Tropical aquariums are often bigger, which makes it simpler to maintain consistent water temperatures inside them. When you have a one-gallon tank, the odds are stacked against you, and your betta will suffer as a result of this.

Tropical fish require room to swim

You would not keep a dog in a closet, would you? He’d probably be alright if you fed him and took him for a walk a couple of times a day, wouldn’t you say? Perhaps you might install a glass door in the closet so that you can see him when he enters. 

Of course, you wouldn’t do something like that. Everyone, except the most unstable among us, would agree that such a thing would be cruel and immoral. Despite this, many of the same generally bright individuals believe it is OK to keep a fish in a tank where it has just enough room to turn around. 

Given that a dog is far more mentally complicated than a fish, the comparison does break apart a little bit in this case. The impact on fish housed in poor conditions in small tanks, on the other hand, is significant.

Small tanks are harder to keep clean and stable

A large number of individuals believe that a very tiny fish tank is the ideal option for an easy-to-maintain fish tank. The situation is just the reverse. Small ecosystems may develop in big tanks with the assistance of a well-designed filtration system and perhaps a few live plants, requiring the tank owner to provide just minimum effort. A 55-gallon tank may take as little as 30 minutes of weekly maintenance to keep it in good condition. All you have to do then is sit back and enjoy your catch!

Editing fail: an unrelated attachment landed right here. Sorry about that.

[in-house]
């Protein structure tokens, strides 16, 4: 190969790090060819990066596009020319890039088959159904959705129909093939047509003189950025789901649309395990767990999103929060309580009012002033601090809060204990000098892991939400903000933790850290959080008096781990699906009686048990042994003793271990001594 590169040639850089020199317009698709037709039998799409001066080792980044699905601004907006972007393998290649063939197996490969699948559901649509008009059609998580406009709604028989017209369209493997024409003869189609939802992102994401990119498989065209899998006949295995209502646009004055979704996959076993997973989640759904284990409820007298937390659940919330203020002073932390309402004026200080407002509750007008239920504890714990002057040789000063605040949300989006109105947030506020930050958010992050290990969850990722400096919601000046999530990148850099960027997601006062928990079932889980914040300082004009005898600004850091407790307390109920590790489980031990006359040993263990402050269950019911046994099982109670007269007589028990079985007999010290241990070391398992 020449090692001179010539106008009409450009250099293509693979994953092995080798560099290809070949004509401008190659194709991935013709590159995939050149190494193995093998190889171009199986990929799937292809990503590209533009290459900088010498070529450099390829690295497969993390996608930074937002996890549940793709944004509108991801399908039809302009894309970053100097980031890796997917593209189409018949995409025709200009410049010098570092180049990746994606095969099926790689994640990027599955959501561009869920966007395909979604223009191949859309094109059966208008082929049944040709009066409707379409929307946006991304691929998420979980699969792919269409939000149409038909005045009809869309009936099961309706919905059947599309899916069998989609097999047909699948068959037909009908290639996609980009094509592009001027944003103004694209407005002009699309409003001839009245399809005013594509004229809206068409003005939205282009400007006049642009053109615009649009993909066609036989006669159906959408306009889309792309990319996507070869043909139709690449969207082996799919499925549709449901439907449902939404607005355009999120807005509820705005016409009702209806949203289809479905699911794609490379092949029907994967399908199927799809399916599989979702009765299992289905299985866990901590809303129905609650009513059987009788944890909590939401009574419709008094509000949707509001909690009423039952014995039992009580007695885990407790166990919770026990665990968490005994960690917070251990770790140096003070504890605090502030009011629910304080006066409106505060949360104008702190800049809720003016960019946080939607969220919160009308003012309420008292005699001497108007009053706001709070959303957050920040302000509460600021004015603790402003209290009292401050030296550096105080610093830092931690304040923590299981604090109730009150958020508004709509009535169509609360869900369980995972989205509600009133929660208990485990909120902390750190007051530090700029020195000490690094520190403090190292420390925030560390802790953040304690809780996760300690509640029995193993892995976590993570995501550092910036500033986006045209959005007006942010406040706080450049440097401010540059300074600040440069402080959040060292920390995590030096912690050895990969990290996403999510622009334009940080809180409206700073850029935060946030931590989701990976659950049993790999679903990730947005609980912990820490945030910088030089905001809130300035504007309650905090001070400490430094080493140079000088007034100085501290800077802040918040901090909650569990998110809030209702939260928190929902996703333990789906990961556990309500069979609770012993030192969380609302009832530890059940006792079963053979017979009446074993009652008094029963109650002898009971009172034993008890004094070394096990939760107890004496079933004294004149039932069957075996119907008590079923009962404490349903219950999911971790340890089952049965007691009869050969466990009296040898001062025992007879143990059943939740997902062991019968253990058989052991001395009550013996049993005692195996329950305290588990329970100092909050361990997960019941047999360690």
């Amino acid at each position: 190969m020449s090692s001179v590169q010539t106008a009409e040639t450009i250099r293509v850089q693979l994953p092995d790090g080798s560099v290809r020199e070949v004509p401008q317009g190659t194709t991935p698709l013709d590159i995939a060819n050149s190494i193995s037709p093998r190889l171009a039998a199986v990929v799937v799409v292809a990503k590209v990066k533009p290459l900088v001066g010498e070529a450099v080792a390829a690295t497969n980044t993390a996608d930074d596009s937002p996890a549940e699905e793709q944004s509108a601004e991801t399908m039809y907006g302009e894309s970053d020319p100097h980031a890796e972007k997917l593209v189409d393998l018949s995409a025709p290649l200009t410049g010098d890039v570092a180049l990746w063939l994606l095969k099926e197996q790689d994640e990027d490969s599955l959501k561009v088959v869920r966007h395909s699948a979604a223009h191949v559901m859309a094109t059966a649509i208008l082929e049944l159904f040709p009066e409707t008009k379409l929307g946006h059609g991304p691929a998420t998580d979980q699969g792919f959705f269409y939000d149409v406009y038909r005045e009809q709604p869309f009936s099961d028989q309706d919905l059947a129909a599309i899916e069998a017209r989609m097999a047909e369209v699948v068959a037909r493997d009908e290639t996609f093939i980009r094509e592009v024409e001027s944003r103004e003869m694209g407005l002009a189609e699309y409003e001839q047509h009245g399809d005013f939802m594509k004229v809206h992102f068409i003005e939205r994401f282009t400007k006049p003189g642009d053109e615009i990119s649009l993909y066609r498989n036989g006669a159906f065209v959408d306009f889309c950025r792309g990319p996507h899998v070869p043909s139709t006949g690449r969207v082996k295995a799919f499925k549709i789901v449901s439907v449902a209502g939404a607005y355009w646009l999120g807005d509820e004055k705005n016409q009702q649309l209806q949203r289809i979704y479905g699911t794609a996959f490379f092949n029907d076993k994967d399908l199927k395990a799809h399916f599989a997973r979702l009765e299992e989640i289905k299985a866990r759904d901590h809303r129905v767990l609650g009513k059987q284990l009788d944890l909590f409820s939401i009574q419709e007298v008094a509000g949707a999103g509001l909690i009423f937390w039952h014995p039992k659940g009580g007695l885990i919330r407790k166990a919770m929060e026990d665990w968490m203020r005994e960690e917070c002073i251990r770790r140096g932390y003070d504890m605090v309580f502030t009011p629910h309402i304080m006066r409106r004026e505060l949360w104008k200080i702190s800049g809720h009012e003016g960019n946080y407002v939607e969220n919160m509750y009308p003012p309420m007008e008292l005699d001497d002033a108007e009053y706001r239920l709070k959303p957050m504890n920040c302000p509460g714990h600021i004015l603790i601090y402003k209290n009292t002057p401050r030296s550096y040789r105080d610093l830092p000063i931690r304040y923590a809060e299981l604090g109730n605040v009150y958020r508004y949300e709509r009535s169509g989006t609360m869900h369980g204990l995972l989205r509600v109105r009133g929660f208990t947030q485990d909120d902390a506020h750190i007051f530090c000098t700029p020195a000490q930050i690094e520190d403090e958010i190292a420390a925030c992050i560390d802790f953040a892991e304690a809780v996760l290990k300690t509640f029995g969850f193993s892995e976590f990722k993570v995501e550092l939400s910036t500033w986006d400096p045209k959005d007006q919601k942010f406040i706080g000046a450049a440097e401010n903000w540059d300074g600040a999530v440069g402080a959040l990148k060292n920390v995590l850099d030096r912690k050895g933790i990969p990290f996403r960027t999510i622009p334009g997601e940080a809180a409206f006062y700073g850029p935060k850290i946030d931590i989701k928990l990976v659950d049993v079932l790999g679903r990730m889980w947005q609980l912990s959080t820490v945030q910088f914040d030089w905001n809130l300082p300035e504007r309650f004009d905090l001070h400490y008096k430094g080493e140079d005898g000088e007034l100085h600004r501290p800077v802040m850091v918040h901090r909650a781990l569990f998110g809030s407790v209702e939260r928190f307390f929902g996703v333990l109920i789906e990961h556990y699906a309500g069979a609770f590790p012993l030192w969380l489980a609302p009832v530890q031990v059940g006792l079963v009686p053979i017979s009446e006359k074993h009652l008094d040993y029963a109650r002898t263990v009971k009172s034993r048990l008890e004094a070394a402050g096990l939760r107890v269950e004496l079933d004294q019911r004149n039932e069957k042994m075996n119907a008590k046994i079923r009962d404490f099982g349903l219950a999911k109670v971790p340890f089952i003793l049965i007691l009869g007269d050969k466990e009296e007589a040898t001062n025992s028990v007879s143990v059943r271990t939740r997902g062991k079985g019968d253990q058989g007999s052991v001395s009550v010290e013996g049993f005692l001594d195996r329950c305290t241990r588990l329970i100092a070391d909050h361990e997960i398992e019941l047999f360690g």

Small tanks, on the other hand, must be closely monitored to ensure that they are operating properly. It doesn’t take long for things to go wrong to become disastrous. To maintain a one-gallon tank, you must be prepared to work on it once a week and be on the lookout for symptoms that the tank is becoming contaminated. 

When I say unclean, I don’t simply mean a build-up of physical waste, though it is something to keep an eye out for as well. Excess algal growth may be caused by a variety of factors, including overfeeding and improper tank placement. This harms water quality. An extra pinch of unwanted fish food can have a cascading impact on your betta fish that, if left unchecked, can result in very negative things happening to your betta fish. 

It is for this reason that diseases such as fin rot are so common in fish housed in tiny tanks. Because of the stress of living in a small space and the low water quality, the fish never gets a chance to reproduce. Because a 5-gallon tank is (obviously) five times larger than a one-gallon tank, a pinch of extra fish food will have less of an adverse effect on the fish.


In this post, we answered the question “How many betta fish can be in a 1-gallon tank?”. We also discussed why small tanks are not appropriate for betta fish.